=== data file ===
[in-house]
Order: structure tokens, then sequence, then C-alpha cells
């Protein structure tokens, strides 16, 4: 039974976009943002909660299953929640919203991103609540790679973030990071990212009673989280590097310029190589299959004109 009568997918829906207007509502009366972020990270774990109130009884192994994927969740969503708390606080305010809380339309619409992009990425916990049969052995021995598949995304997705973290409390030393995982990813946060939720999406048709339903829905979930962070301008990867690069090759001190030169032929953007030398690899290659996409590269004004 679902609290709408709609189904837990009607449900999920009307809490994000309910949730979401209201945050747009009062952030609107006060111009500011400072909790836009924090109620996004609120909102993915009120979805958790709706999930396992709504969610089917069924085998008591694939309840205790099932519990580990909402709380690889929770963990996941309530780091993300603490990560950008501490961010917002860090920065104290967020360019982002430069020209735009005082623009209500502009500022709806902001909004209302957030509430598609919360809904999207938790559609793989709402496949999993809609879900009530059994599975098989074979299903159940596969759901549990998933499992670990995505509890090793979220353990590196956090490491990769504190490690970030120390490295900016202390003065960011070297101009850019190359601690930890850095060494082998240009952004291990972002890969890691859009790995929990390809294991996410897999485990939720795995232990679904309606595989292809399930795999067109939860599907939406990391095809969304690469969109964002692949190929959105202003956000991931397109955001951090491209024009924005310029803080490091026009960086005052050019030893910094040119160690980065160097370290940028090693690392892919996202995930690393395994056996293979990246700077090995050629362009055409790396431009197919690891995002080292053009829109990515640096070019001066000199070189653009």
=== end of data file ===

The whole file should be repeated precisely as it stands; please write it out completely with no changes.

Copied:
[in-house]
Order: structure tokens, then sequence, then C-alpha cells
């Protein structure tokens, strides 16, 4: 039974976009943002909660299953929640919203991103609540790679973030990071990212009673989280590097310029190589299959004109 009568997918829906207007509502009366972020990270774990109130009884192994994927969740969503708390606080305010809380339309619409992009990425916990049969052995021995598949995304997705973290409390030393995982990813946060939720999406048709339903829905979930962070301008990867690069090759001190030169032929953007030398690899290659996409590269004004 679902609290709408709609189904837990009607449900999920009307809490994000309910949730979401209201945050747009009062952030609107006060111009500011400072909790836009924090109620996004609120909102993915009120979805958790709706999930396992709504969610089917069924085998008591694939309840205790099932519990580990909402709380690889929770963990996941309530780091993300603490990560950008501490961010917002860090920065104290967020360019982002430069020209735009005082623009209500502009500022709806902001909004209302957030509430598609919360809904999207938790559609793989709402496949999993809609879900009530059994599975098989074979299903159940596969759901549990998933499992670990995505509890090793979220353990590196956090490491990769504190490690970030120390490295900016202390003065960011070297101009850019190359601690930890850095060494082998240009952004291990972002890969890691859009790995929990390809294991996410897999485990939720795995232990679904309606595989292809399930795999067109939860599907939406990391095809969304690469969109964002692949190929959105202003956000991931397109955001951090491209024009924005310029803080490091026009960086005052050019030893910094040119160690980065160097370290940028090693690392892919996202995930690393395994056996293979990246700077090995050629362009055409790396431009197919690891995002080292053009829109990515640096070019001066000199070189653009």